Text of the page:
Take a look at the winners and losers after Sunday’s race at Kansas Speedway:
Kurt Busch — Kurt Busch’s Kansas triumph was significant in a number of ways. In addition to scoring his first win at the 1.5-mile speedway, Busch brought home a trophy for 23XI Racing, the organization’s second victory in addition to Bubba Wallace‘s Talladega win in October 2021. That makes team co-owner Michael Jordan a multiple-race winner in NASCAR with the Jordan Brand covered across the No. 45 Toyota in Victory Lane. It also signifies the team is capable of winning when the pit crew has a clean day, which has not been a guarantee in the team’s first year as a multi-car organization. Suddenly, Busch is in the playoffs again and has some room to breathe over the second half of the regular season.
Denny Hamlin — One of the only people happier about Busch’s win was the team’s other co-owner, Hamlin. In addition to a fourth-place finish — only his second top 10 of the season — Hamlin saw the fruits of his team’s labor come to fruition when Busch took the checkered flag. Hamlin was emotional after the race: “Certainly, there’s been no win that I’ve had that has equaled the emotions of this one for sure.” Starting from the rear after replacing the diffuser Saturday, Hamlin drove to 11th in Stage 1 and eighth in Stage 2 before notching a top five.
Christopher Bell — Bell was on the receiving end of some good luck Sunday. When Daniel Suarez spun at Lap 62 with a left rear tire flat, Bell was leading the race — and suffering a flat of his own. Bell nursed the car to pit road, then rallied back to finish fifth for his third top five of the year and sixth top 10 in the past eight races.
Ricky Stenhouse Jr. — Stenhouse could hardly buy a good finish to start the season. The No. 47 car finished outside the top 25 in eight of the year’s first 10 races. It’s a much different story now. A runner-up finish at Dover has sparked a three-race streak of top 10s for the JTG Daugherty Racing driver, scoring consecutive eighth-place finishes at Darlington and Kansas. Stenhouse started Sunday’s race from the rear after wall contact in practice forced the crew to repair the primary car. He steadily worked through the field and came away with another good finish.
Austin Cindric — A stretch of disappointing finishes for the No. 2 team was resolved Sunday with Cindric’s 11th-place run, his best since finishing 11th at Martinsville on April 9. The four races in between Martinsville and Kansas produced finishes of 16th (Bristol dirt), 21st (Talladega), 36th (Dover, DNF) and 18th (Darlington). The Daytona 500 champion is already locked into the playoffs but better results always help the morale. He can hang his hat on being Ford’s highest finisher Sunday despite not earning a top 10.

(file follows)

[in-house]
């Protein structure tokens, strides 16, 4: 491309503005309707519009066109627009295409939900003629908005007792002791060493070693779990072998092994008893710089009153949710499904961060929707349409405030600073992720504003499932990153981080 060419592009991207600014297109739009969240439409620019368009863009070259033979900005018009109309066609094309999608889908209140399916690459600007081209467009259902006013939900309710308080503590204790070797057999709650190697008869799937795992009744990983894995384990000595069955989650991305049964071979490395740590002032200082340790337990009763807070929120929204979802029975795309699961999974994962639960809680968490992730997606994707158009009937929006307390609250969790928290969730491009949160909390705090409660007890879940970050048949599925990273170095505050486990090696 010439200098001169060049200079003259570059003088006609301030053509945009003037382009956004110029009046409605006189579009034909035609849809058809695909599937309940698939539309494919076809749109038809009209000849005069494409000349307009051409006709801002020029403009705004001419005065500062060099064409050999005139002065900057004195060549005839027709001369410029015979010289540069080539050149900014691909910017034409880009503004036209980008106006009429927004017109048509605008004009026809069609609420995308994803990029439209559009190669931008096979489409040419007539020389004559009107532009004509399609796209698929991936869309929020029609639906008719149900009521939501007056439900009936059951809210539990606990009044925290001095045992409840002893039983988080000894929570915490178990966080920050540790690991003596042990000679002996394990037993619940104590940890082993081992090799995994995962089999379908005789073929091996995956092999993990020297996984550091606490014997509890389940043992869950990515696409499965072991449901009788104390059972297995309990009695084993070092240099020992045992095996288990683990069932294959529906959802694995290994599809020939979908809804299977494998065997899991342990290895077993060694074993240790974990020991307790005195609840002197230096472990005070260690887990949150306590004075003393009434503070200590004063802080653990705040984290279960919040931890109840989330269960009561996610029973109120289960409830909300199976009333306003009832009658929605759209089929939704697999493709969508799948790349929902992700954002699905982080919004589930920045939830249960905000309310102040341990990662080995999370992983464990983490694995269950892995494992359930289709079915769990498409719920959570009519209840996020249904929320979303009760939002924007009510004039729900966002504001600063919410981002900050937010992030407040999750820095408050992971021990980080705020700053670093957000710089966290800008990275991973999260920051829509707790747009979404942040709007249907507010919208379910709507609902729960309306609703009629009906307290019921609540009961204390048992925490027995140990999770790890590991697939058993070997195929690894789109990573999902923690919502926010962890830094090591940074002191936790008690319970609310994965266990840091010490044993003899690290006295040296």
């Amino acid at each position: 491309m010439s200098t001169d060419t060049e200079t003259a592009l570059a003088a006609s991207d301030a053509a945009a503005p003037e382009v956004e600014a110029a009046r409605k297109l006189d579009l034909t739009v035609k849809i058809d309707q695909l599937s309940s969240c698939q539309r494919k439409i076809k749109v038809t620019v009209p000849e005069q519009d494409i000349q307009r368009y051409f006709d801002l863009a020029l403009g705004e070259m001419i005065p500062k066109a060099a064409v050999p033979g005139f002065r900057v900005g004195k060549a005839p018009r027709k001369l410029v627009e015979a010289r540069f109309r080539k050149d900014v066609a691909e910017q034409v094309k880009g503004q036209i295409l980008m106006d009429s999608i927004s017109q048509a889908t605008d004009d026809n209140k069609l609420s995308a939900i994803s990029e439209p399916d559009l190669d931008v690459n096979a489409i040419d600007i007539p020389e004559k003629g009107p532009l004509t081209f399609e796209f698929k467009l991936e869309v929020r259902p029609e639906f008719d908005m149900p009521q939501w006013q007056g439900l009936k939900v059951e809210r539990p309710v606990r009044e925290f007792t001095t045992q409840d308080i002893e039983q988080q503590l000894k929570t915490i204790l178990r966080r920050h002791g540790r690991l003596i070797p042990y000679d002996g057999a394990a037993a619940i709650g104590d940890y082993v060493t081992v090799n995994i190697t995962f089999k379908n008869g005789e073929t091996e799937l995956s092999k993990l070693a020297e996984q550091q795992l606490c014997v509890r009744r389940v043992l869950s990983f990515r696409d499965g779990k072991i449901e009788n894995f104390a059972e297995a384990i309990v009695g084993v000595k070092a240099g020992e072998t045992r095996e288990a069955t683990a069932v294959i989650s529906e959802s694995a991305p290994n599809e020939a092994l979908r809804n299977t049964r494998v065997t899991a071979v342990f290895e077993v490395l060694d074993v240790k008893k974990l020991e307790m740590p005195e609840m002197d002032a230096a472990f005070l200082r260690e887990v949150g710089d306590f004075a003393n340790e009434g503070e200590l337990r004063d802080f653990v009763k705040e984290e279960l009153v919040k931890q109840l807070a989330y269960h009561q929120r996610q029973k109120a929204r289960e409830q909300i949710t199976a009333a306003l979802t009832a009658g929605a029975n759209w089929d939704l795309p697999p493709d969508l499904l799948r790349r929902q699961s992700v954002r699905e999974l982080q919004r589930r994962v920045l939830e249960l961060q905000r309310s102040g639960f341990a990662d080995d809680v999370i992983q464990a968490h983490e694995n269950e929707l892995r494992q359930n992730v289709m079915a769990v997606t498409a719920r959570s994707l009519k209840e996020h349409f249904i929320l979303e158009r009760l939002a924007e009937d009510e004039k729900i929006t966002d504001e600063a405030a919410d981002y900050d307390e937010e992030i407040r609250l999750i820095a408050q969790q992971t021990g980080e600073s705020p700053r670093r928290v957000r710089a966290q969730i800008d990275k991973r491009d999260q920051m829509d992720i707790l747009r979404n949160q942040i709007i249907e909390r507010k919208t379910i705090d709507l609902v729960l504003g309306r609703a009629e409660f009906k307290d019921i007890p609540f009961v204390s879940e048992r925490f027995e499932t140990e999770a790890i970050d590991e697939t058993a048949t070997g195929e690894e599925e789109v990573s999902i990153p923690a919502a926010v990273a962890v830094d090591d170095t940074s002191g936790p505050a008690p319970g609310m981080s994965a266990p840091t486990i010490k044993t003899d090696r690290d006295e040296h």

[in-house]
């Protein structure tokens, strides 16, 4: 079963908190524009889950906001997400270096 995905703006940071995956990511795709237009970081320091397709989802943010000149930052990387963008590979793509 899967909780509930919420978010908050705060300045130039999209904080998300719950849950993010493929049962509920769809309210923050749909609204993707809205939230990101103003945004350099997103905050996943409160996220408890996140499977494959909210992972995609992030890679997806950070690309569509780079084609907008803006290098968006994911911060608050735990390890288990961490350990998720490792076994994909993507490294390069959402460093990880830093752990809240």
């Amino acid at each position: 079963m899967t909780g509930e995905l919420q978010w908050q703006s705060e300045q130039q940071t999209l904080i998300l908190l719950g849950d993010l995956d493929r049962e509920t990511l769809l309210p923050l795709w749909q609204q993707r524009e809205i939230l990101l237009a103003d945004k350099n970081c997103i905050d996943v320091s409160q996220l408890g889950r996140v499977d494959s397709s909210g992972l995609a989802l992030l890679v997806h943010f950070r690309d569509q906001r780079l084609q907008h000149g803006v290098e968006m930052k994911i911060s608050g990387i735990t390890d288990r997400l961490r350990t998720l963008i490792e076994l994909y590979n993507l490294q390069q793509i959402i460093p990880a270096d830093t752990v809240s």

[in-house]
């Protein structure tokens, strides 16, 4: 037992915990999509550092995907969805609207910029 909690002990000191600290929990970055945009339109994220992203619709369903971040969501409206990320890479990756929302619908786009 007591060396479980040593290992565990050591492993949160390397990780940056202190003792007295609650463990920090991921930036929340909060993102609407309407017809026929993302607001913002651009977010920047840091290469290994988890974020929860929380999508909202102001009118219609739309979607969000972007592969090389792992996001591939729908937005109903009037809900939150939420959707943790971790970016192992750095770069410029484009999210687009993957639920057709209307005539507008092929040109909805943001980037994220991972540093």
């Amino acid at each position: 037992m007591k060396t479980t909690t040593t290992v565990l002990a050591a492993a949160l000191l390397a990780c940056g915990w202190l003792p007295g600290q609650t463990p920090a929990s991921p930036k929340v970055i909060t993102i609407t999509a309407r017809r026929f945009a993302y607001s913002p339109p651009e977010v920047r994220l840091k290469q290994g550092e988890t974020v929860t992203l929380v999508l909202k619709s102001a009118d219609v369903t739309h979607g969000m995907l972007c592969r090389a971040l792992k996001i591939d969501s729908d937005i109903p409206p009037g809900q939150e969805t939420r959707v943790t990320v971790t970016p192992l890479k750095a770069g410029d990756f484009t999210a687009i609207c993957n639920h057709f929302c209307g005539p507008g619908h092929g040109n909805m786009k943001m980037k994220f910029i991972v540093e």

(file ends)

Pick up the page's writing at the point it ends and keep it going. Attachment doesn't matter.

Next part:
Bubba Wallace — Wallace showed plenty of speed out of his No. 23 Toyota. But while teammate Kurt Busch went to Victory Lane, Wallace was left fuming after his pit crew cost him positions on numerous occasions. The crew has been heavily criticized this season. On Sunday, they incurred two separate penalties — one at Lap 83 for stepping over the wall too soon and another at Lap 198 for a tire violation. Wallace believed he had a “top-two car,” he said on the radio. His pit crew hampered him and forced him to rally from the rear. To Wallace’s credit, he did and scored a 10th-place finish, his second of the year and first since a runner-up finish in the Daytona 500.
Tyler Reddick — Reddick started second at Kansas but had a dismal day. After leading laps early, Reddick contacted the wall in Stage 2 and was sent to pit road. He battled multiple vibrations and never overcame his issues, resulting in a 30th-place finish. It’s his third finish of 30th or worse in the past four races, a streak broken up by a runner-up finish last week at Darlington.
Chase Elliott — Count Daniel Suarez in here too. Both drivers faced flat left-rear tires and spun — Suarez at Lap 62 and Elliott at Lap 197. They also faced identical issues: Both drivers begged to be pushed back to pit road, but issues and miscommunications with the crews led to lost time and lost tempers on the radios. Eventually, Elliott finished 29th, three laps down, while Suarez was 33rd, 11 laps down.
Erik Jones — Jones spent much of the early parts of the race in or around the top 10. That was until the lug nut on his right-rear tire became so stuck that the team had to resort to power tools during a 10-minute pit stop that resulted in the No. 43 team sawing the wheel off the car. Jones wound up 32nd, six laps down, when the checkered flag flew.
Ford — While Toyota and Chevrolet enjoyed triumphant days, Ford was hardly anywhere to be found. Austin Cindric started fifth and Ryan Blaney led a lap, but no Fords finished inside the top 10. Blaney’s one circuit out front was the only lap led by a Ford on Sunday. The manufacturer was victorious a week ago at Darlington Raceway, so there remains hope for the Blue Ovals. But the results didn’t show up in Kansas.